Lotuses Of Pink And Red Hues Are In Full Bloom On Thai Lake As A Part Of An Annual Phenomenon


New Delhi: Imagine walking through a far-flung island of forest and stumbling across a bright, pink lake. Or quietly rowing your boat through a sea of floating lotus flowers that expand as far as the eye can see. 

It is possible if you consider a visit to any of the world's strangest lakes because lakes are mostly contained ecosystems, they have the uncanny ability to evolve in ways you might expect to come from the imagination.  

There are more than 3 million or so lakes worldwide, so it takes quite an astounding trick to stand out. From those, the one that caught the attention recently, is ‘Lake NongHarn’, of Thailand.

   Lotuses of pink and red hues are in full bloom in the lakeNongHarn of Thailand as part of an annual phenomenon.Every winter this freshwater lake in north-eastern Thailand turns pink with blooming Red Lotus flowers.  

The yearly sprouting of thousands upon thousands of red lotus flowers completely transforms the surface of Lake NongHarn into an 8,000-acre vision of buoyant blossoms.  This aquatic garden begins to grow in October, just after the rainy season.When it reaches full bloom in December, nearby villagers, who trace the origins of the lake to a tragic love myth, take to boats to enjoy the miraculous scenery.   

The sea of red lotuses—TalayBuaDaeng, as the locals say—is best viewed during daylight hours before noon, when the flowers are fully opened, revealing their vibrant, pink colour (not red, despite the name). 
But if the day is cloudy, a visit at any time should provide the best display as the blooms remain open when the sun is not bearing down on them.
The Red Lotus Sea (although most of the flowers are more pink or crimson than they are red)which is 350 miles north of Bangkok, and is about 45km south east from the UdonThani ring road, at Lake Nong Han on the banks of Ban Diam, in the Kumphawadpi Reserve. 
This year’s aquatic flowers have just begun to conjure a vibrant pink carpet on the lake, which is 15km long and 5km wide, according to the Tourism Authority of Thailand.
“Tourists can hire a boat to see the red lotuses up close and enjoy the natural scenery of the fresh water resource filled with a variety of fish, birds, wildlife and aquatic plants,”a spokesperson said.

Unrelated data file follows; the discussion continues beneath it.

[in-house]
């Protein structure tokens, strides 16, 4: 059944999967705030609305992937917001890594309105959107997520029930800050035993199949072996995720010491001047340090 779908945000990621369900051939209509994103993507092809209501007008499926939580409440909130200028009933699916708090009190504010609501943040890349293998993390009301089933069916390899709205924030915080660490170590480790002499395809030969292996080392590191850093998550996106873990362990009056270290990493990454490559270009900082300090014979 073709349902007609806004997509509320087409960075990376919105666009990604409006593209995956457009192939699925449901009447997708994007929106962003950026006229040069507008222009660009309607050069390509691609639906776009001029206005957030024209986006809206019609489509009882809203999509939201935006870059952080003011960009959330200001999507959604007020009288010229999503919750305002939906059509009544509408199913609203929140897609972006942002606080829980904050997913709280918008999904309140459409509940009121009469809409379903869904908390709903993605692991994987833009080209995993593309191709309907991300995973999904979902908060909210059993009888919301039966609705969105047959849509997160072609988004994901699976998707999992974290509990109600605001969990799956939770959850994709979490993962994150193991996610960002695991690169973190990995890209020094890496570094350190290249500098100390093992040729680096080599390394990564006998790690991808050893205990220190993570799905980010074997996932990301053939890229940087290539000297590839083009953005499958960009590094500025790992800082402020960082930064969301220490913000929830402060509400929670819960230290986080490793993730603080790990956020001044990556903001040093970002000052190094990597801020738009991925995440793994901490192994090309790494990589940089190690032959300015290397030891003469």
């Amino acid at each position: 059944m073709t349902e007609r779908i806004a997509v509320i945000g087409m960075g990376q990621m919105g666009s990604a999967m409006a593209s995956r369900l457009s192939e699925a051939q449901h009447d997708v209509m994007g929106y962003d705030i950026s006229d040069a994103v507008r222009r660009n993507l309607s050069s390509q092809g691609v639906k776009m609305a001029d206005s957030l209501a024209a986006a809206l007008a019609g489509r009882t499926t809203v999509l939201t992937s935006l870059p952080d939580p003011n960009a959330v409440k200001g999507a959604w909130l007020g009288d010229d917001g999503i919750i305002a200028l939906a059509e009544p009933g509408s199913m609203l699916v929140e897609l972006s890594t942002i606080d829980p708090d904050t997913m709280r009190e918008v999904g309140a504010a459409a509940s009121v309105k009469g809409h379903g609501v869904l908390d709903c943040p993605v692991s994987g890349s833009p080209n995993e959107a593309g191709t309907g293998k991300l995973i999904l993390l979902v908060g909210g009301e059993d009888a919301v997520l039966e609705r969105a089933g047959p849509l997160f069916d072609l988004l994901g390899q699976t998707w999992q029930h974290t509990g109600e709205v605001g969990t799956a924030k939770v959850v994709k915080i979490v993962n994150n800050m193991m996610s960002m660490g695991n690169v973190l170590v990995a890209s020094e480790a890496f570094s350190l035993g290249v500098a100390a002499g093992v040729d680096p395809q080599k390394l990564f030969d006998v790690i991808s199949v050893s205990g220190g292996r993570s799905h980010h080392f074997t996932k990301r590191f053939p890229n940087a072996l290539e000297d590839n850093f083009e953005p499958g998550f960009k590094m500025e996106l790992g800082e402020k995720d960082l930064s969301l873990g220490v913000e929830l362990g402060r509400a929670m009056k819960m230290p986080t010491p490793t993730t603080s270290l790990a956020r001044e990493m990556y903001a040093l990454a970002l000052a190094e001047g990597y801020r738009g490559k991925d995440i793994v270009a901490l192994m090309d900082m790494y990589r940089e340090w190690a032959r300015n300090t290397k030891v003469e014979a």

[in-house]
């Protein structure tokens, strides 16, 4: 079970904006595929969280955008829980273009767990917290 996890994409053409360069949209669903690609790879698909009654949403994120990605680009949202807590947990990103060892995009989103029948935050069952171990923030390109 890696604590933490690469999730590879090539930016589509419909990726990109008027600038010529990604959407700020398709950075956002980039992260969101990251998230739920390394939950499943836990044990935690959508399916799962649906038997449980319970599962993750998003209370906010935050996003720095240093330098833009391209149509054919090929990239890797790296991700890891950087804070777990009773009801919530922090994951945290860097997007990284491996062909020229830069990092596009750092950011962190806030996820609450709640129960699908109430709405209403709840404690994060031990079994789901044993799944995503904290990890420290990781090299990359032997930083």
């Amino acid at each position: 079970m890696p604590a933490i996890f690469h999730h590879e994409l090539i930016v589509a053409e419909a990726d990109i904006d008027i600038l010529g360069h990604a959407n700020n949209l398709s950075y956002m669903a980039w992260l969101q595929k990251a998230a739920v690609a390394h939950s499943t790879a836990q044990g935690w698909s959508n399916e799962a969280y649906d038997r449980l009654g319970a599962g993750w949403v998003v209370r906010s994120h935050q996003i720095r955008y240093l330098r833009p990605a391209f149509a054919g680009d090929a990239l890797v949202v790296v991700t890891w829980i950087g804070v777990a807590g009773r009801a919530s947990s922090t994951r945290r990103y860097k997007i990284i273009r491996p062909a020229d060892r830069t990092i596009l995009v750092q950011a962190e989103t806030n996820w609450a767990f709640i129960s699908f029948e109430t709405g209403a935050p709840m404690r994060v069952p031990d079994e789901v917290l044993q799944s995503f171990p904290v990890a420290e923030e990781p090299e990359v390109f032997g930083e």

Other than the vast numbers of flowers present, the Red Lotus Sea also holds the position of the world’s second strangest lakes by Travel & Leisure. The lake covers a large area, (about 68 square kilometres) being 15km long and 5km at the widest point.
In addition, the region also boasts the archaeological wonders of the UNESCO-protected Ban Chiang, where the world’s first Bronze Age civilisation is believed to have flourished more than 5,000 years ago.
Fans of colourful landscapes should consider, too, a trip to Lake Natron, Tanzania, where the salt and soda combine to create a blaze of cracked magenta. The water is, however, deadly and calcifies any animals that have the misfortune to dip their toe in its fiery shores.
Other than Lake NongHarnof Thaiuland, the lists of Weirdest/Strangest Lakes in the World also include these:
Boiling Lake, Dominica
Water at the centre of this 200-foot-wide lake let stays in a constant rolling boil so hot that no one has been able to take an accurate measurement. But consider that at the shore, this lake already measures between 180 and 197 degrees. Scientists believe the vapour-covered cauldron is really flooded fumaroles, or a vent that leads directly down to volcanic magma. It's not the largest heated lake in the world—that title belongs to the magnificent, comparatively temperate Rotorua lakes in New Zealand—but Boiling Lake is certainly the most forbidding.
Lake Manicouagan, Canada